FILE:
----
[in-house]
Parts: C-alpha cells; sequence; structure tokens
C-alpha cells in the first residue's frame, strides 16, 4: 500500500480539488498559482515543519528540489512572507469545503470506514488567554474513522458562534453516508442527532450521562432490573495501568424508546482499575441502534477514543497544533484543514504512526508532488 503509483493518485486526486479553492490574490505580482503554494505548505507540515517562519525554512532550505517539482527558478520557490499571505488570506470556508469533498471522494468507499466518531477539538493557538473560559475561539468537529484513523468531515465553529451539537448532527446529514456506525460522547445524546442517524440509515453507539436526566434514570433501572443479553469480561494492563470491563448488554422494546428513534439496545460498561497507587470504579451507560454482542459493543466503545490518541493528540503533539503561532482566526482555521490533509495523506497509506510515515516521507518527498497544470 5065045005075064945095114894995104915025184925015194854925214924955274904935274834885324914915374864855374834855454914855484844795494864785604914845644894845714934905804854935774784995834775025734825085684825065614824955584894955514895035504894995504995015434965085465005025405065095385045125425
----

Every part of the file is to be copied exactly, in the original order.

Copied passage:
[in-house]
Parts: C-alpha cells; sequence; structure tokens
C-alpha cells in the first residue's frame, strides 16, 4: 500500500480539488498559482515543519528540489512572507469545503470506514488567554474513522458562534453516508442527532450521562432490573495501568424508546482499575441502534477514543497544533484543514504512526508532488 503509483493518485486526486479553492490574490505580482503554494505548505507540515517562519525554512532550505517539482527558478520557490499571505488570506470556508469533498471522494468507499466518531477539538493557538473560559475561539468537529484513523468531515465553529451539537448532527446529514456506525460522547445524546442517524440509515453507539436526566434514570433501572443479553469480561494492563470491563448488554422494546428513534439496545460498561497507587470504579451507560454482542459493543466503545490518541493528540503533539503561532482566526482555521490533509495523506497509506510515515516521507518527498497544470 5065045005075064945095114894995104915025184925015194854925214924955274904935274834885324914915374864855374834855454914855484844795494864785604914845644894845714934905804854935774784995834775025734825085684825065614824955584894955514895035504894995504995015434965085465005025405065095385045125425